Officials could spend as much as $14 million fortifying the Oaks of Clear Creek subdivision against future flooding, but would first need to complete an $11 million regional project for the local improvements to be effective, according to the results of a drainage study.
The neighborhood near state Highway 3 in the eastern part of League City was badly flooded during Hurricane Harvey and is not built to current city standards requiring plans to prevent a 100-year flood event, City Engineer Christopher Sims said.
While completing the projects wouldn’t entirely bring the neighborhood up to standard, it would fare much better against future flooding, Sims said.
City officials have four different projects to reduce flooding in the subdivision, including making improvements to Bradshaw Ditch and building a 60-acre-foot pond on the northern part of the neighborhood, among other options, said Matt Manges, the regional stormwater manager at Houston-based Lockwood, Andrews & Newnam Inc.
Together, all of the projects could cost as much as $30 million, officials said.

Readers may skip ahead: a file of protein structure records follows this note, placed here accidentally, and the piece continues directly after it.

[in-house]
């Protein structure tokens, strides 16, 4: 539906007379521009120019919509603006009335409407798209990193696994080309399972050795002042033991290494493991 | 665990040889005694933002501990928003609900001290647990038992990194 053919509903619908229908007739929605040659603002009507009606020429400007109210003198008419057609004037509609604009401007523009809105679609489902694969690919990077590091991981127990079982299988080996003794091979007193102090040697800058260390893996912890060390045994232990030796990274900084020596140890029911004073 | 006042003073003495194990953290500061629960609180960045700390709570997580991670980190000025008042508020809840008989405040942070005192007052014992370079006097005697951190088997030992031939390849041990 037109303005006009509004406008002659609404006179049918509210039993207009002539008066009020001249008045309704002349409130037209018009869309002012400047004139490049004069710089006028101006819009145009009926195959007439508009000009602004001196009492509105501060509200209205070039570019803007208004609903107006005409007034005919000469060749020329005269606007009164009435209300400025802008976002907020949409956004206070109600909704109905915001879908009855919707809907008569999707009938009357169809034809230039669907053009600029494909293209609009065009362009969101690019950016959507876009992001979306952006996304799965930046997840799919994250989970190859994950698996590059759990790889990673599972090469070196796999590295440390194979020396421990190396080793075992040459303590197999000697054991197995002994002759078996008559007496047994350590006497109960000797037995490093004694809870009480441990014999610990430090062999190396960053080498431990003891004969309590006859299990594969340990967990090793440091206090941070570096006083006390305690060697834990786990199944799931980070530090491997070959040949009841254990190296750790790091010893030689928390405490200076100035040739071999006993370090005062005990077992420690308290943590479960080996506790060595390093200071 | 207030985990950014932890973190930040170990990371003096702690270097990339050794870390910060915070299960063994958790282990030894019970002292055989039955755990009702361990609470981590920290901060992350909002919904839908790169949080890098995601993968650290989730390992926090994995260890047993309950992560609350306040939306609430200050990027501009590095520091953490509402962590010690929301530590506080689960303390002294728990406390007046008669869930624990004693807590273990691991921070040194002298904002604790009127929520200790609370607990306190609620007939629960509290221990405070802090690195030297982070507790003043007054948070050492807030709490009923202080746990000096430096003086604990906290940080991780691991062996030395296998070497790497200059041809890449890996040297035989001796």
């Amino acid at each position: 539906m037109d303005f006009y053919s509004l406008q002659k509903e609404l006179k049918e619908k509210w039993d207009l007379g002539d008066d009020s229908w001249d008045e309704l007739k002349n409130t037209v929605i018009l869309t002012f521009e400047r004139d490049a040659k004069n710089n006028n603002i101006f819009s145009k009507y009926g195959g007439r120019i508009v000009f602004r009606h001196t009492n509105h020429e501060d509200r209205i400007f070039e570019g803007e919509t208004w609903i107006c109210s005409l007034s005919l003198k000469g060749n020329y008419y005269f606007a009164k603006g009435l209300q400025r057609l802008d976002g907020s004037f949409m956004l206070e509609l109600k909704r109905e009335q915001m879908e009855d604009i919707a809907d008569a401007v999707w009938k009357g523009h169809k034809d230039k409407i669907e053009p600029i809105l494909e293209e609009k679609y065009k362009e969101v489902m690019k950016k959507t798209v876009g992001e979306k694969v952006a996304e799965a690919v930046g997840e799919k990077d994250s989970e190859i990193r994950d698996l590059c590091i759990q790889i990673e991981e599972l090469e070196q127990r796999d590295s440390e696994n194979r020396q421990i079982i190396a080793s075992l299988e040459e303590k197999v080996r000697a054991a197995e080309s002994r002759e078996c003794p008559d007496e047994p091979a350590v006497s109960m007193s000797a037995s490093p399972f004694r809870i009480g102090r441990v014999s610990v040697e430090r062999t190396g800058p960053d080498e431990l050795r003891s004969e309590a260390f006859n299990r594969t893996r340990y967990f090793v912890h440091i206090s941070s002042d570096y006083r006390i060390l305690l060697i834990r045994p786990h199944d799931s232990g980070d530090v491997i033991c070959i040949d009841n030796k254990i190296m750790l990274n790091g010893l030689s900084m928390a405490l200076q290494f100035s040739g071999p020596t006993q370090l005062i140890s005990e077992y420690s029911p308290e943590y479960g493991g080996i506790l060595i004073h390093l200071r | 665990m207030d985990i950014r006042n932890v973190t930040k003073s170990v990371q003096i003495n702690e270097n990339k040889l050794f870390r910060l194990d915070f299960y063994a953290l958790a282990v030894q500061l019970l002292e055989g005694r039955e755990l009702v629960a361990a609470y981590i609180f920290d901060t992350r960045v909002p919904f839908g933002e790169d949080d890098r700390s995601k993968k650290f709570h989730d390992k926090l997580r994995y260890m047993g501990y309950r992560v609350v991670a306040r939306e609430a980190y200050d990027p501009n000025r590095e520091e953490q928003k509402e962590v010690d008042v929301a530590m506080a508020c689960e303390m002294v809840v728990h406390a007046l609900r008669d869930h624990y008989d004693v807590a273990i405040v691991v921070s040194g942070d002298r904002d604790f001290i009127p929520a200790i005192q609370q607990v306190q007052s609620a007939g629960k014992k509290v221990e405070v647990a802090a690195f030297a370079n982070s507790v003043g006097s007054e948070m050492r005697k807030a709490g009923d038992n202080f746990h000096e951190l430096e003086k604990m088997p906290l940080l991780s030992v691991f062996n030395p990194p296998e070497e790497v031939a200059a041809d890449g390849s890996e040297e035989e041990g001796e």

A large part of Oaks of Clear Creek drains to the south to Bradshaw Ditch, then into Benson Bayou, which in turn drains to Dickinson Bayou, according to a draft of the report.
Manges presented the options as part of the final draft of the second of six separate drainage studies city officials commissioned about drainage during and after Harvey.
The total cost of all the proposed projects in each of the six studies could be anywhere from $60 million to $80 million, said Sarah Greer Osborne, spokeswoman for the city, in a previous interview.
Residents of the neighborhood criticized some aspects of the study for not focusing enough on Harvey-level events, but rather examining smaller flooding problems.
“This neighborhood has suffered repeated flooding,” resident Andy Aycoth said. “My home has flooded four times since 1998 because of inadequate drainage.”
Officials with the engineering group recommended spending about $1 million to improve conveyance to Bradshaw Ditch from the neighborhood, spending about $3.4 million to build the pond on the north side of the neighborhood and spending $9.6 million to improve conveyance to other detention locations.
But each of those options is contingent on an $11 million regional project to create other detention regions farther south of the neighborhood, officials said.
Some the projects might be eligible for grant funding, Sims said.
Residents said they hoped city officials would take action on the projects soon.
Once all six drainage studies are finished, city staff will work on longer-term funding options, Greer Osborne said.